How to Find the Right Fit Bicycle

How to Find the Right Fit Bicycle
The most expensive and precise bike in the world is almost useless if it doesn't fit you as perfectly as possible. A bad fit with your bike can result in sore muscles, a decrease in the performance of the bike and even injury. The rough riding that a mountain bike is usually put through only intensifies the problems caused by choosing one that doesn't fit right. Fortunately, a few simple tips are all you need to make sure your next bike fits like a glove.

Instructions

Difficulty: Moderately Easy

Things You’ll Need:
  • Wrench Pliers
  • Wrench
  • Pliers
Step 1
Pick a bike with the most compact frame that suits your body type. The smaller the frame of the bike, the less weight you'll have to deal with. A lighter bike means less strain on your muscles and better response to your control. A mountain bike should ideally have a slightly smaller frame than your standard bicycle that you would use on the road. Unfair as it may be, it is usually easier for a man to find a perfect frame than a woman without custom ordering, because many manufacturers don't construct the frame according to a woman's proportions. A lighter frame is better for smaller body types because it will be easier to control. Heavier frames are also more ideally suited for larger body types so that you can use bigger tires without a decrease in performance.
Step 2
Place your legs on either side of the top tube of the bike. Make sure you have at least 3 inches of clearance between the tube and your crotch if you are going to be using the bike for off-road use. If you are only using it for road use, give it at least 1 inch of clearance.
Step 3
Adjust the seat post so that no more than 5 inches or no less than 3 1/2 inches of the post are exposed. On most bikes this can be done simply by releasing a clamp over the tube, but on some bikes it may be tight enough to require a pair of pliers. Just make sure you don't break the clamp by applying too much pressure. Be sure that the seat itself leans forward at a 45-degree angle at the very least. Doing so increases the ability of the gluteal muscles to add extra power to your pedaling. Check the angle of the seat if you begin experiencing pain in the lower back.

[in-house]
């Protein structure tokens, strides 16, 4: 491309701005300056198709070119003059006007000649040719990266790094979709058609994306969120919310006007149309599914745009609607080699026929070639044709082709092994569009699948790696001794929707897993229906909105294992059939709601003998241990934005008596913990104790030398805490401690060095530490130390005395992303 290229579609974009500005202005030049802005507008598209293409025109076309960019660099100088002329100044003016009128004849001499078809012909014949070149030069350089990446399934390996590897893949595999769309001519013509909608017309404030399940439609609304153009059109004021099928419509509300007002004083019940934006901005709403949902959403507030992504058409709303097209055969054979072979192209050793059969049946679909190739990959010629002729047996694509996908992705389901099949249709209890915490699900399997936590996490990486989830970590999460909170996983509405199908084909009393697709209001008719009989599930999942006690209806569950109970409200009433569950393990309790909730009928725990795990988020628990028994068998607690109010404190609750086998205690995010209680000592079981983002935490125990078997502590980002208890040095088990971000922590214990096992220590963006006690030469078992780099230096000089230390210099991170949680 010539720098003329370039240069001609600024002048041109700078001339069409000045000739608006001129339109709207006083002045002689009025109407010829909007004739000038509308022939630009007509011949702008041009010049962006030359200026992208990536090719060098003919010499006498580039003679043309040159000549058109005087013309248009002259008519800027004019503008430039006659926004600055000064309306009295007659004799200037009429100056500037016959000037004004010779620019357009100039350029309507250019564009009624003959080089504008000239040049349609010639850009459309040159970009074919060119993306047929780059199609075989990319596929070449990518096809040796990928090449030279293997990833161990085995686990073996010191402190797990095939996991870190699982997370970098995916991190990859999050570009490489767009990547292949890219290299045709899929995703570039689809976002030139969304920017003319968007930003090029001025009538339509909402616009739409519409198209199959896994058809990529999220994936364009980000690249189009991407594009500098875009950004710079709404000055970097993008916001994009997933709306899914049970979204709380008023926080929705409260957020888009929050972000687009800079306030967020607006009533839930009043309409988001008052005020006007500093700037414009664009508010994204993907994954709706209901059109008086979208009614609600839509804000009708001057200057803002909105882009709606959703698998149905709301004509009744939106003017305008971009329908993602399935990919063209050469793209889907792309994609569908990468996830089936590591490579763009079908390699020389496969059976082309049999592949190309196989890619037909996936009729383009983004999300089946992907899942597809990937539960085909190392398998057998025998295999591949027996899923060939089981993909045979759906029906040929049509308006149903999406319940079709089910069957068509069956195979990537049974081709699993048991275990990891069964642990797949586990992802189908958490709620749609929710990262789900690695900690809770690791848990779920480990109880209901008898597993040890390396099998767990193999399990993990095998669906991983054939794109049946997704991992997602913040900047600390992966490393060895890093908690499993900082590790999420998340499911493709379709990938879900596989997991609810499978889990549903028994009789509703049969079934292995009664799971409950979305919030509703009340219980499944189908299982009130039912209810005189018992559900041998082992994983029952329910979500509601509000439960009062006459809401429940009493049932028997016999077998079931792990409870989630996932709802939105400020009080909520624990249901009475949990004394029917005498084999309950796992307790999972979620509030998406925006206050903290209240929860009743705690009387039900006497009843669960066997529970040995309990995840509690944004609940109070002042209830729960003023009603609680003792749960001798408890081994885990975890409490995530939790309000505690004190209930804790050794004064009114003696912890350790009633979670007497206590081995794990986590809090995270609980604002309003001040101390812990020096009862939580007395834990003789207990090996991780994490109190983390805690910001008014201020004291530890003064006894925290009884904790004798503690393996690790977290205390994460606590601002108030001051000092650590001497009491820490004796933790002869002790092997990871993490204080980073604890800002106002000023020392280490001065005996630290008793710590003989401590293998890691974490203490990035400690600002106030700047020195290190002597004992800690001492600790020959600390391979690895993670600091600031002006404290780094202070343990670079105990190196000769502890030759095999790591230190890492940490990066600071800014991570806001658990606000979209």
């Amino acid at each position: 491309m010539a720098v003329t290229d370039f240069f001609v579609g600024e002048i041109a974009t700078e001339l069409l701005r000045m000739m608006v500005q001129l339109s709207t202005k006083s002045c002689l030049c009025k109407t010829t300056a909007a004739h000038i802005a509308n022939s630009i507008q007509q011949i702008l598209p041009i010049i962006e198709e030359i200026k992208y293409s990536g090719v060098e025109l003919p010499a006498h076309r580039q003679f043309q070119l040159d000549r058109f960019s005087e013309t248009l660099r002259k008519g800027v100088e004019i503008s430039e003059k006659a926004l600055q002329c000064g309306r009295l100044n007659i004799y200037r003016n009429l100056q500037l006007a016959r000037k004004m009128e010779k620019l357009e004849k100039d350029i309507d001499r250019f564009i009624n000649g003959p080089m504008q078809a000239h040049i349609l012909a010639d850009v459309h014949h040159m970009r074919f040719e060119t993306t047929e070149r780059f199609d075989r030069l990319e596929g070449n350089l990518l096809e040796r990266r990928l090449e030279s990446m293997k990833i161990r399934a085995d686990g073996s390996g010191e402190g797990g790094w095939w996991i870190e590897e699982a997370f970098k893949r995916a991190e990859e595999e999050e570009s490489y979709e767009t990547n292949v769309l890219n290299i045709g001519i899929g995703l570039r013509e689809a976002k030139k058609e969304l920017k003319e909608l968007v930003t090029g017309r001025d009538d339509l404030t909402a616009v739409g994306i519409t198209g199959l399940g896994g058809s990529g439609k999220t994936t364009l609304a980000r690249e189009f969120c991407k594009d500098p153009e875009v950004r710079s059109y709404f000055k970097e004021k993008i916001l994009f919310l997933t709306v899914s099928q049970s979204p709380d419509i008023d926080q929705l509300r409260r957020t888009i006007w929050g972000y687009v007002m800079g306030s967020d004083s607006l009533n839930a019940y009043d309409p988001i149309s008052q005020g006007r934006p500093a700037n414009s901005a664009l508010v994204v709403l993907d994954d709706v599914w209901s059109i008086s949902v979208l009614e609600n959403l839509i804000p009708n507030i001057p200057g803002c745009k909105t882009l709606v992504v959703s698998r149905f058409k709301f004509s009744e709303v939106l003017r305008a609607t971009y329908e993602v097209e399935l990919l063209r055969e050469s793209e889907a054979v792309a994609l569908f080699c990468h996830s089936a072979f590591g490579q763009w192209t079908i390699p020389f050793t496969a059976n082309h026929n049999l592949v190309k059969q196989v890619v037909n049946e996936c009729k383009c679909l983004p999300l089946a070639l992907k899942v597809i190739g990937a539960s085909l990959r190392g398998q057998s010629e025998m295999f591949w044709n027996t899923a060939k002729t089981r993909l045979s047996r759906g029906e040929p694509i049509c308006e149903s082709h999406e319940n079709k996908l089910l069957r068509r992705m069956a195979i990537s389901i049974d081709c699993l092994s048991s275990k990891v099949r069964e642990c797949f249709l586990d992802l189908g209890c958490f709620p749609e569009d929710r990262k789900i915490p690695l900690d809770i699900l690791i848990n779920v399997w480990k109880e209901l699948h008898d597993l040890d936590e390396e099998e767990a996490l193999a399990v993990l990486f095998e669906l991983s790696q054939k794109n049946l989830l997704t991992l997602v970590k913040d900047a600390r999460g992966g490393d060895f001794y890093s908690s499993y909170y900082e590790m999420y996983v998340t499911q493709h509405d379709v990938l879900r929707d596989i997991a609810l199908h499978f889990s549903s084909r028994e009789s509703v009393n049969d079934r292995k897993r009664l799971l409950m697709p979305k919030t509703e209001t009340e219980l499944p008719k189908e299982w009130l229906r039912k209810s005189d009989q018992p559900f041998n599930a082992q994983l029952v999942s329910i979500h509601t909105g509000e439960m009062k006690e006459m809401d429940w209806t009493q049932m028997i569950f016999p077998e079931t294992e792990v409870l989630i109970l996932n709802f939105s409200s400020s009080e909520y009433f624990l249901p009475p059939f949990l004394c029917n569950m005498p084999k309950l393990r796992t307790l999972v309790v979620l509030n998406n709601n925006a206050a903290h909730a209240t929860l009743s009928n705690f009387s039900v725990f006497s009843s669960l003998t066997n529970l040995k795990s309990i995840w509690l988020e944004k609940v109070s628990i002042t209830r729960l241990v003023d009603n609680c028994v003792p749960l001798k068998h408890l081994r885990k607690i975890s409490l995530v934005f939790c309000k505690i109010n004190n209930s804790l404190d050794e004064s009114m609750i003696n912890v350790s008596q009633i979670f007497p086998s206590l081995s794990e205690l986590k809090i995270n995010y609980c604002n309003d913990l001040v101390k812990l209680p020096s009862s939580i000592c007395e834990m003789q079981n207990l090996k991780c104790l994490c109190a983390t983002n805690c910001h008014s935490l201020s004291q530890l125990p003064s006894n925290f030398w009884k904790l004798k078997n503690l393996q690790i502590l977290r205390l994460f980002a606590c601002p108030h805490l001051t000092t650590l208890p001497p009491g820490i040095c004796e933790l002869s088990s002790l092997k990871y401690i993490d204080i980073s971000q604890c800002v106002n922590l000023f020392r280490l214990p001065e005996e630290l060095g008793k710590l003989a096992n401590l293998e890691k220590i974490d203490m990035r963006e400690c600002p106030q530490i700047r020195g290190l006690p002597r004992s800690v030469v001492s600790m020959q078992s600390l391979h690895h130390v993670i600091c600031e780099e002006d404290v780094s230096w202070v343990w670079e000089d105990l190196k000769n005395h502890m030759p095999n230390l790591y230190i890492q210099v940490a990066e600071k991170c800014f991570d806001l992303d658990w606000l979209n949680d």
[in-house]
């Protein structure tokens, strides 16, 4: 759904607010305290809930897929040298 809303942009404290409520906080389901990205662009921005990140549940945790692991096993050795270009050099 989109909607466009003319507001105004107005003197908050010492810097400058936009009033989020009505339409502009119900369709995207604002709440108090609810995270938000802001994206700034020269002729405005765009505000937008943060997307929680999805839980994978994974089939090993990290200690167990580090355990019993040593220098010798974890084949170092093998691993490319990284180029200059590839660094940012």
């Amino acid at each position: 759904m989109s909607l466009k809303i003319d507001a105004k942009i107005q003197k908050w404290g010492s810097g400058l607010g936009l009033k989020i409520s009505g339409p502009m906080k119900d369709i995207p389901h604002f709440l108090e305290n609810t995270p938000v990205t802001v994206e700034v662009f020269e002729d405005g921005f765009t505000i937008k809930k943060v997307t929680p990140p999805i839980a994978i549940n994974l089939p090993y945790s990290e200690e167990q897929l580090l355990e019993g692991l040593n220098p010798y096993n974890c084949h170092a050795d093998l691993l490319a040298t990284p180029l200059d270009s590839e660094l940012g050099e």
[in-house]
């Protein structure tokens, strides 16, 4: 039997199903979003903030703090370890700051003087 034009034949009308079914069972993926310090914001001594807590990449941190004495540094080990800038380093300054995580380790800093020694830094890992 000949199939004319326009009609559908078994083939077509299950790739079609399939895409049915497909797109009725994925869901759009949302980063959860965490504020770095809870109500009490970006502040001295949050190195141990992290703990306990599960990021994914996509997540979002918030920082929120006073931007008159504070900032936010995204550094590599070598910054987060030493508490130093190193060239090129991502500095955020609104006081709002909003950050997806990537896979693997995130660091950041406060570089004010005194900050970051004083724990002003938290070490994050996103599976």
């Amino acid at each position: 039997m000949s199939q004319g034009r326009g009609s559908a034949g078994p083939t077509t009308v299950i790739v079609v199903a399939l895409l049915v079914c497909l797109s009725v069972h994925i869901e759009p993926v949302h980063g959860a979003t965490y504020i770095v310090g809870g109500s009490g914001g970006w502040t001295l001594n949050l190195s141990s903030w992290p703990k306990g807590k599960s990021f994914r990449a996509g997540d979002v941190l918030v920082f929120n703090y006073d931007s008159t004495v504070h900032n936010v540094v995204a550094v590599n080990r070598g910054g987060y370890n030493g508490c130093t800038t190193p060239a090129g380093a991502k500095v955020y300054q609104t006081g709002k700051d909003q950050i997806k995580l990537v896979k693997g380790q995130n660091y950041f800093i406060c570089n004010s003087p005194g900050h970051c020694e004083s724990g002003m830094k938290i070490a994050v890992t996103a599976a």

Step 4
Test the handlebars to make sure your positioning is not going to cause undue strain on your back if you plan on using the bike for racing. To achieve maximum power, your back should be straight but flexible. You don't want to feel that you are straining to reach the handlebars. Adjust he handlebars with a wrench after you have adjusted the seat and seat post and make sure that you are positioned in a smooth line forward over the bars while in racing form.

Tips & Warnings

 
Keep yourself in the correct riding position while you get adjusted to the bike because your muscles may need the adjustment more than the bike itself at first. Always try out different bikes to get a sense of what really fits.
 
Keep yourself in the correct riding position while you get adjusted to the bike because your muscles may need the adjustment more than the bike itself at first.
 
Always try out different bikes to get a sense of what really fits.

Article Written By Timothy Sexton

Timothy Sexton is an award-winning author who started writing in 1994. He has written on topics ranging from politics and golf to nutrition and travel, and his work appears online for Zappos.com, Disaboom and MOJO, among others. He has also done work for "Sherlock Holmes and Philosophy." He holds a Bachelor of Arts in English from the University of West Florida.

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